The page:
Chapter 3 delves into the reasons for Korea’s unique preference for redistribution. Ironically, although Koreans are readily accepting of market functions—as shown by their relatively positive perception of income generation and wealth expansion, and the fact that income disparity is viewed as compensation for effort rather than an inequality—they also have a strong preference for government redistribution policies, which distort the outcome of market distribution. This is in direct conflict with general normative relationships.
Two types of distributive justice are discussed to find the source of this contradictory normative relationship: micro- and macro-level distributive justice. The former is found in the economic sphere and is a rule that is connected to the specific choices of individuals and organizations, and is based on the principle of differentiating by effort or capability. The latter is found in the political sphere and is a rule that functions under a fully universal and abstract unit (e.g. social structure or system), and is based on the principle of equality which aims to strengthen universality and protect the vulnerable population.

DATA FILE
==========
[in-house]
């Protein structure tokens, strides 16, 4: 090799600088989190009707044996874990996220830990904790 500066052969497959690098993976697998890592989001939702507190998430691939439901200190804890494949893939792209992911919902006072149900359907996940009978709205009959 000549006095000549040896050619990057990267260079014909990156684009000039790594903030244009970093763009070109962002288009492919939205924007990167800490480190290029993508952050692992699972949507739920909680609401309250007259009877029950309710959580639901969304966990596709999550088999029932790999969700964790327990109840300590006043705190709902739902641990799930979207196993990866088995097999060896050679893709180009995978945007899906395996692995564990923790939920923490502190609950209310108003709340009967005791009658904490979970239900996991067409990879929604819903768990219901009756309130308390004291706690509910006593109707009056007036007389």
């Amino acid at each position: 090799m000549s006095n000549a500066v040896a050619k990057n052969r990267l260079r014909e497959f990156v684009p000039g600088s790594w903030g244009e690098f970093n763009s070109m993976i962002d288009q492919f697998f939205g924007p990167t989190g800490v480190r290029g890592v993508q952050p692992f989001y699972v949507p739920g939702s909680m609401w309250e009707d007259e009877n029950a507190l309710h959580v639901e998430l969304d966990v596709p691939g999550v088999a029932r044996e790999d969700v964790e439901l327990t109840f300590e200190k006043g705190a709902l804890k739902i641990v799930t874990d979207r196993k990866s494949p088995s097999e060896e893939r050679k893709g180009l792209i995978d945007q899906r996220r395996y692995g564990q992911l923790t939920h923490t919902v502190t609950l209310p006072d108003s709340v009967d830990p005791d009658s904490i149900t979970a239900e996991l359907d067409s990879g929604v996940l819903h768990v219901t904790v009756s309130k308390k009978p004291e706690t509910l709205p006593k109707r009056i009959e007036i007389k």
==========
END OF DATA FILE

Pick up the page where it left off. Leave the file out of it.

The focus of the empirical analysis has been placed on how people select a distributive justice. Specifically, the treatment of both forms of distributive justice are compared based on progressive political inclination. The results reveal that the progressive inclination in East Asia (including Korea), and Transition countries bolsters the demand for redistribution in the government sector, while also establishing positive opinions about market functions in the market sector. This is possible because their market norms incorporate progressive social values that root out outdated practices; which implies that, although they remain incomplete, micro- and macro-level distributive justice can both be pursued at the same time. As a result, Koreans exhibit a unique preference for redistribution that is based on dual expectations and differs from those seen in Europe, where governments redress the failures of the market, and in the US, where the market has absolute superiority.